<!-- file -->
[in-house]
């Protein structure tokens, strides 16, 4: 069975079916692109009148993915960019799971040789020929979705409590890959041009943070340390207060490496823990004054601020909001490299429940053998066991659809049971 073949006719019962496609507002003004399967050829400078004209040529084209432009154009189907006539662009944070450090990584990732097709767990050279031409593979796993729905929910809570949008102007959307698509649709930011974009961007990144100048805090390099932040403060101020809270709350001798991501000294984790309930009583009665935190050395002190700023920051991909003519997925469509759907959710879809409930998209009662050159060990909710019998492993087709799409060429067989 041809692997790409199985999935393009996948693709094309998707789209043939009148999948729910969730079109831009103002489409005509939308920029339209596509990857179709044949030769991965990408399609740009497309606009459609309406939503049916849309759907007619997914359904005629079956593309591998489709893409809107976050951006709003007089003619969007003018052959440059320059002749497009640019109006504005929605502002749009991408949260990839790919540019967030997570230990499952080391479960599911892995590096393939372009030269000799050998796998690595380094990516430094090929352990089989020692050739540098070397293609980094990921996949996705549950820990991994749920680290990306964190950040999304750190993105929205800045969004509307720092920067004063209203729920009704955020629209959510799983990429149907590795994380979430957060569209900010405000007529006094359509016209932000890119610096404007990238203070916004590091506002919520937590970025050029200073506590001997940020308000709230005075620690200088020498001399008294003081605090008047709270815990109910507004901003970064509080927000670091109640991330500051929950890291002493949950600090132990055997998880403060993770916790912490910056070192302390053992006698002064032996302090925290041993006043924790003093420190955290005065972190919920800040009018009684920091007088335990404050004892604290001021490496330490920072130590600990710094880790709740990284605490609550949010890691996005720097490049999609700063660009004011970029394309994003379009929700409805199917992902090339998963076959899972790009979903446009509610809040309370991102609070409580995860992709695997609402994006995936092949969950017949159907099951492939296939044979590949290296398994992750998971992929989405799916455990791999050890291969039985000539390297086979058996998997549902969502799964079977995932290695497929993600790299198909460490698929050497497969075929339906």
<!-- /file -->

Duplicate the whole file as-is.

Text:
[in-house]
């Protein structure tokens, strides 16, 4: 069975079916692109009148993915960019799971040789020929979705409590890959041009943070340390207060490496823990004054601020909001490299429940053998066991659809049971 073949006719019962496609507002003004399967050829400078004209040529084209432009154009189907006539662009944070450090990584990732097709767990050279031409593979796993729905929910809570949008102007959307698509649709930011974009961007990144100048805090390099932040403060101020809270709350001798991501000294984790309930009583009665935190050395002190700023920051991909003519997925469509759907959710879809409930998209009662050159060990909710019998492993087709799409060429067989 041809692997790409199985999935393009996948693709094309998707789209043939009148999948729910969730079109831009103002489409005509939308920029339209596509990857179709044949030769991965990408399609740009497309606009459609309406939503049916849309759907007619997914359904005629079956593309591998489709893409809107976050951006709003007089003619969007003018052959440059320059002749497009640019109006504005929605502002749009991408949260990839790919540019967030997570230990499952080391479960599911892995590096393939372009030269000799050998796998690595380094990516430094090929352990089989020692050739540098070397293609980094990921996949996705549950820990991994749920680290990306964190950040999304750190993105929205800045969004509307720092920067004063209203729920009704955020629209959510799983990429149907590795994380979430957060569209900010405000007529006094359509016209932000890119610096404007990238203070916004590091506002919520937590970025050029200073506590001997940020308000709230005075620690200088020498001399008294003081605090008047709270815990109910507004901003970064509080927000670091109640991330500051929950890291002493949950600090132990055997998880403060993770916790912490910056070192302390053992006698002064032996302090925290041993006043924790003093420190955290005065972190919920800040009018009684920091007088335990404050004892604290001021490496330490920072130590600990710094880790709740990284605490609550949010890691996005720097490049999609700063660009004011970029394309994003379009929700409805199917992902090339998963076959899972790009979903446009509610809040309370991102609070409580995860992709695997609402994006995936092949969950017949159907099951492939296939044979590949290296398994992750998971992929989405799916455990791999050890291969039985000539390297086979058996998997549902969502799964079977995932290695497929993600790299198909460490698929050497497969075929339906």